The result has been in mobile a consolidation around long established genres, massive brands, and a dramatic escalation in team size and production investment needed to compete. This trend will continue through 2024 with the spoils going to those who are prepared to make big bets to grow existing IPs.
Martine Spaans runs publishing label Tamalaki.com; a boutique publisher with a hands-on approach, specialised in Hidden Object, Match-3 and Simulation games.
Tamalaki joined forces with partner-company FGL.com, which focuses on idle/clicker gamer, card and board games, and silly puzzles.
A counter-trend is that many mobile games have removed their loot box mechanism or at least stopped highlighting it.
I think this is a good trend because, through my other line of work (general manager at the Dutch Games Association), I see that national governments and the EU are keeping a constant eye on loot boxes concerning consumer protection.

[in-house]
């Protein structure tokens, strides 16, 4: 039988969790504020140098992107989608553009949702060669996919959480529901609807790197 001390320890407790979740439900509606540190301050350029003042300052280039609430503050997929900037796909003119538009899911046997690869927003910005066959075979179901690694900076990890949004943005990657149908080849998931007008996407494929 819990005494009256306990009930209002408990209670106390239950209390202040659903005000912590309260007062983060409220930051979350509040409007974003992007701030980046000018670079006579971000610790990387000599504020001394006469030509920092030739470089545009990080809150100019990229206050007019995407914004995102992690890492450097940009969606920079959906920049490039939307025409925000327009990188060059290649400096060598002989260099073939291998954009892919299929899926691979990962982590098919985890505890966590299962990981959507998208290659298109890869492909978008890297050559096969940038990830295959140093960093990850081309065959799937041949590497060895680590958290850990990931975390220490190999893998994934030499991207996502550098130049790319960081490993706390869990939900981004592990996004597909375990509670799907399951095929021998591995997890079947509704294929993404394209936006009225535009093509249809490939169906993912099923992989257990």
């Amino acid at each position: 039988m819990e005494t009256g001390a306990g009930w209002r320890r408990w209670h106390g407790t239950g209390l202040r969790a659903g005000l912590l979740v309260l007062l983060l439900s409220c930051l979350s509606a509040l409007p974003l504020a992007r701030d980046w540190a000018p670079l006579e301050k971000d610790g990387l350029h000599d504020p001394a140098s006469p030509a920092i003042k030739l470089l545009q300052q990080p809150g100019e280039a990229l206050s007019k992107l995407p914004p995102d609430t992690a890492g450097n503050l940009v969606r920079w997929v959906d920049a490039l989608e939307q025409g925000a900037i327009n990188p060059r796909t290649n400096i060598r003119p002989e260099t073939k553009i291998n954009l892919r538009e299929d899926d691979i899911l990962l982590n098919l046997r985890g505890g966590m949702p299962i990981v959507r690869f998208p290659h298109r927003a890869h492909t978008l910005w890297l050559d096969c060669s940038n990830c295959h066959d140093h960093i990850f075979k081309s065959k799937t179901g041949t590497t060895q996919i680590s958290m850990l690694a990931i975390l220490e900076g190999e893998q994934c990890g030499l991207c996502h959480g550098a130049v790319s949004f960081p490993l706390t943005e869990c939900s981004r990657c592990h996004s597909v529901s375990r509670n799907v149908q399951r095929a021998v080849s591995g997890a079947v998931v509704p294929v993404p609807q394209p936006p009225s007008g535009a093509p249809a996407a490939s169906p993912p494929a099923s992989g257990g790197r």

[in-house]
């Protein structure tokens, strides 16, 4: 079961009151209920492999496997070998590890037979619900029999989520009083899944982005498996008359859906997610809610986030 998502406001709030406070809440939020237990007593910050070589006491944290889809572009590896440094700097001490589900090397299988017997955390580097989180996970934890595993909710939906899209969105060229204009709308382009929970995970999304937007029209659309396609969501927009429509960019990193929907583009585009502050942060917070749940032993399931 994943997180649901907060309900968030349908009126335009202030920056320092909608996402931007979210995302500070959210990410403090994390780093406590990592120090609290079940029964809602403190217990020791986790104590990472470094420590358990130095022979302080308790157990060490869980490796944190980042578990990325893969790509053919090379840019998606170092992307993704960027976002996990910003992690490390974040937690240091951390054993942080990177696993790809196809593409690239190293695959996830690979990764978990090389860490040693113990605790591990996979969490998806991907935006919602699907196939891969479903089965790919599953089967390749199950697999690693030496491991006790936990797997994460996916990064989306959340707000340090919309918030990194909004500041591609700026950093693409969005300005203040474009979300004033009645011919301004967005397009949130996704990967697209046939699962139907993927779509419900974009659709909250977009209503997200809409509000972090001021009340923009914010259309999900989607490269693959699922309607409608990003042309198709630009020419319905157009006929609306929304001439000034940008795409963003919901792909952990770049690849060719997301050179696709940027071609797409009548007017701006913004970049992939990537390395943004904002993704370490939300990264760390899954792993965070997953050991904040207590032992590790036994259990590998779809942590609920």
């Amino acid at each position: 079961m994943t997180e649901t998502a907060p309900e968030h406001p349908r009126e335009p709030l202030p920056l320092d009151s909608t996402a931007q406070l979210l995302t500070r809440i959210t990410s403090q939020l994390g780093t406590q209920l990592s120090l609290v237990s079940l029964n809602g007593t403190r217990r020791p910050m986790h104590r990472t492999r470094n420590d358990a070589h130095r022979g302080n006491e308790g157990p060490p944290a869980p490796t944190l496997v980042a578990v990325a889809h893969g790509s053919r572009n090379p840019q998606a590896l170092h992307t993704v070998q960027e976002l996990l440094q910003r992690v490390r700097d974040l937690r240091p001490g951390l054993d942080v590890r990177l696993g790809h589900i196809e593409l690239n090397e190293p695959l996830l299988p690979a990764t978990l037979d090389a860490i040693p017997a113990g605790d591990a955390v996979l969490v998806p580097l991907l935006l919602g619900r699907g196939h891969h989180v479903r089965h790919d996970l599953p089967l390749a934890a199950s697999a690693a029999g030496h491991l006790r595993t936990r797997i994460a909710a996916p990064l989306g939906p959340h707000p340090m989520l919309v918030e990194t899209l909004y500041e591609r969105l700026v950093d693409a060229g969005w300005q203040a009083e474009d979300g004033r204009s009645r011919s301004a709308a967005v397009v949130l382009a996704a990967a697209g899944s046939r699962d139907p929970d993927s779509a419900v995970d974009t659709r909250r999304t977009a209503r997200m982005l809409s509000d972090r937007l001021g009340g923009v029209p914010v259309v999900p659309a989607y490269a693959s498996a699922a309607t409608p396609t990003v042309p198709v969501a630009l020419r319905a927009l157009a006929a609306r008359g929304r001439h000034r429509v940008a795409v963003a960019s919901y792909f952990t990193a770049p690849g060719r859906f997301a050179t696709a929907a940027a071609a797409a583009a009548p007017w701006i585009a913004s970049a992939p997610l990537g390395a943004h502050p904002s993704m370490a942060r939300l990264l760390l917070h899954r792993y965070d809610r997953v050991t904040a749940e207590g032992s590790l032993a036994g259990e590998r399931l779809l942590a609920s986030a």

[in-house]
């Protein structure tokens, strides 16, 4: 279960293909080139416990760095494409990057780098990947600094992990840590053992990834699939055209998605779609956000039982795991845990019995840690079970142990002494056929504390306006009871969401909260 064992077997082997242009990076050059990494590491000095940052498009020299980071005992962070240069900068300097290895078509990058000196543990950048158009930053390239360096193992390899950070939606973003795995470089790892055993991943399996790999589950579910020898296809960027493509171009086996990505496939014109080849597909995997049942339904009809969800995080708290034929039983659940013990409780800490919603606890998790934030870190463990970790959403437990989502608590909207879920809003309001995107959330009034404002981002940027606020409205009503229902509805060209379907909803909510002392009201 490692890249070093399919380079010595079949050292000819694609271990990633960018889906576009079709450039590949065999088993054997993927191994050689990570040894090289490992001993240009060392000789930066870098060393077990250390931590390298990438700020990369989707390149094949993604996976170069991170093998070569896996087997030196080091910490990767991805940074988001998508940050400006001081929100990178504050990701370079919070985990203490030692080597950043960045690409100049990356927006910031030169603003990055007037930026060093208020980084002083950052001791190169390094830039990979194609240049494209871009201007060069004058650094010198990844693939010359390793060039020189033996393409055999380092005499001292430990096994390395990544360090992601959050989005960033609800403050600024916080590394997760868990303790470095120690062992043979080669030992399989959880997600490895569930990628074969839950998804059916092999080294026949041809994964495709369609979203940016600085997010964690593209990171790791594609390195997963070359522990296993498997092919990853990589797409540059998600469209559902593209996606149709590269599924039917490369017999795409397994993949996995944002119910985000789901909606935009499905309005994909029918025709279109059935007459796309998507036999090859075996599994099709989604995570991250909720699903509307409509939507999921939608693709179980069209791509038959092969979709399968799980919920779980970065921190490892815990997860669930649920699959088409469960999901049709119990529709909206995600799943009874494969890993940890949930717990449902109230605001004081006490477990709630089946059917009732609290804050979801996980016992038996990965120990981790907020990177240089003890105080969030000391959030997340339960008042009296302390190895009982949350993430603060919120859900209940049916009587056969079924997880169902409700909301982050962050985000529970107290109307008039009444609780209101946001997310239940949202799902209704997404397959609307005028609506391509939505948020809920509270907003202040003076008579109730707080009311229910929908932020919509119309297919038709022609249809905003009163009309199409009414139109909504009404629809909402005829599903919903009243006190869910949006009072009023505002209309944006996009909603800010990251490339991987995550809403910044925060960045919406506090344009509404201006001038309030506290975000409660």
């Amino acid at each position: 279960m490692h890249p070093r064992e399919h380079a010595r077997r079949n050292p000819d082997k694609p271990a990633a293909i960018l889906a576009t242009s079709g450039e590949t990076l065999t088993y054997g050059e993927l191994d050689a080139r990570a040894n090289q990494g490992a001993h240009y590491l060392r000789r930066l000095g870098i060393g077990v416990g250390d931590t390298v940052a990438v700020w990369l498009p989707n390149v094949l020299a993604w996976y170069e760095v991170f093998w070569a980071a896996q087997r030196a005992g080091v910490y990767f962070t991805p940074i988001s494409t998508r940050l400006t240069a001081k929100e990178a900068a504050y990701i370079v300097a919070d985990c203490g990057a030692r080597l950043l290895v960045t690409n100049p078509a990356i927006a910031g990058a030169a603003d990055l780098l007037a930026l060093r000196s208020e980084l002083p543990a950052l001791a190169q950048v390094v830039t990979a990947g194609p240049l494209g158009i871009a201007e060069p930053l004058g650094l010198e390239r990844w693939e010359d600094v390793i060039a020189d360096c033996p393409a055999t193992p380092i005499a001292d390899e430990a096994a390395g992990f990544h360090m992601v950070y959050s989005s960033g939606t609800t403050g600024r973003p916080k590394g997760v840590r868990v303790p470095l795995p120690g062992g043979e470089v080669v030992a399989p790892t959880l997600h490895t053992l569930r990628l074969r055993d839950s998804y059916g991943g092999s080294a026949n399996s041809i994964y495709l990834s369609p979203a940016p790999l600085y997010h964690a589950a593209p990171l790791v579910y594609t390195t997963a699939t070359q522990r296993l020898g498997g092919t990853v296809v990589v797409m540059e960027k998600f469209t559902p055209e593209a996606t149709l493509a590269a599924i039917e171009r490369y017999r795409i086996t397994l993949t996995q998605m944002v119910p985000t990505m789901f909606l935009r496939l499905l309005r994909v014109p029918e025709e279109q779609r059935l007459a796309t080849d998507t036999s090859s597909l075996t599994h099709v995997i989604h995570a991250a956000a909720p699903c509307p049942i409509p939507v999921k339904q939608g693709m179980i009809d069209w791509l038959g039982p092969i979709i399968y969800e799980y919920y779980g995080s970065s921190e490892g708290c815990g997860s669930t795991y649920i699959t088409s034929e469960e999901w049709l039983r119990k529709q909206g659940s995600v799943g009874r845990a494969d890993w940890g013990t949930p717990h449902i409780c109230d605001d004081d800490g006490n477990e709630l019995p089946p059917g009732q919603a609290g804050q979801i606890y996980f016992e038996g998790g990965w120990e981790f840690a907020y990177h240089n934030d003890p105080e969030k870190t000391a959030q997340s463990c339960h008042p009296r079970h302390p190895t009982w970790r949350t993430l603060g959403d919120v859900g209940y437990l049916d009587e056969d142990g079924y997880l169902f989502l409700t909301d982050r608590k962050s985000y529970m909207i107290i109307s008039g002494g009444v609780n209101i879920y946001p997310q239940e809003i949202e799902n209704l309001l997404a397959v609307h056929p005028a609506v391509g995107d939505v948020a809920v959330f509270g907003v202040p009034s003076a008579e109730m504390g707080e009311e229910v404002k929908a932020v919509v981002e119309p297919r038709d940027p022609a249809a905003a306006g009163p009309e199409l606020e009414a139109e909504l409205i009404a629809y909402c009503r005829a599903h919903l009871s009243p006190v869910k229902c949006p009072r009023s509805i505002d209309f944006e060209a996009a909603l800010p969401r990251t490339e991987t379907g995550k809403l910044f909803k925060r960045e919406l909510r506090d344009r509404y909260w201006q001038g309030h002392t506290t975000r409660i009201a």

If fewer games heavily use loot boxes as a monetisation method, there is less need for enforced regulation.
The biggest games industry trends of 2023 included:
- Web Stores: The rise of web stores as a means for increasing profit margins.
- Generative AI: This technology assisted in creating intricate game designs, narratives, and assets.
- Impact of IDFA: The changes in Identifier for Advertisers (IDFA) policies negatively affected the gaming industry's ability to target users effectively.
- Celebrity IP: Utilising celebrity intellectual properties in games gained traction, with games featuring or endorsed by famous personalities gaining popularity and driving player engagement.
- New UA Sources: Platforms like TikTok emerged as significant user acquisition sources for games. These platforms offered new ways to reach and engage with potential players, especially younger audiences.